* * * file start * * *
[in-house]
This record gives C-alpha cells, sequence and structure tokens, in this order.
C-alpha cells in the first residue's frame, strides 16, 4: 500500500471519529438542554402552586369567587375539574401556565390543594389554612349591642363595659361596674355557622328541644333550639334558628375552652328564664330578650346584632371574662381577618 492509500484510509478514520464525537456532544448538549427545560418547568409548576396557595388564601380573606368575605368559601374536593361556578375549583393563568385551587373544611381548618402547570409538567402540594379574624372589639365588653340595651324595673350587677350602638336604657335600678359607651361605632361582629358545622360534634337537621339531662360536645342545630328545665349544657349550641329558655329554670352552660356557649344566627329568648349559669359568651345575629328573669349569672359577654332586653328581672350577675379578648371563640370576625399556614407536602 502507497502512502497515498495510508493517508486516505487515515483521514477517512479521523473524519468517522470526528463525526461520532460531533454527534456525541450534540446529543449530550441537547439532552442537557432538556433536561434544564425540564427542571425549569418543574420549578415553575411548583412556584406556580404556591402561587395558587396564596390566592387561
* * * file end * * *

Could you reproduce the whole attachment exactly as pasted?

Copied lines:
[in-house]
This record gives C-alpha cells, sequence and structure tokens, in this order.
C-alpha cells in the first residue's frame, strides 16, 4: 500500500471519529438542554402552586369567587375539574401556565390543594389554612349591642363595659361596674355557622328541644333550639334558628375552652328564664330578650346584632371574662381577618 492509500484510509478514520464525537456532544448538549427545560418547568409548576396557595388564601380573606368575605368559601374536593361556578375549583393563568385551587373544611381548618402547570409538567402540594379574624372589639365588653340595651324595673350587677350602638336604657335600678359607651361605632361582629358545622360534634337537621339531662360536645342545630328545665349544657349550641329558655329554670352552660356557649344566627329568648349559669359568651345575629328573669349569672359577654332586653328581672350577675379578648371563640370576625399556614407536602 502507497502512502497515498495510508493517508486516505487515515483521514477517512479521523473524519468517522470526528463525526461520532460531533454527534456525541450534540446529543449530550441537547439532552442537557432538556433536561434544564425540564427542571425549569418543574420549578415553575411548583412556584406556580404556591402561587395558587396564596390566592387561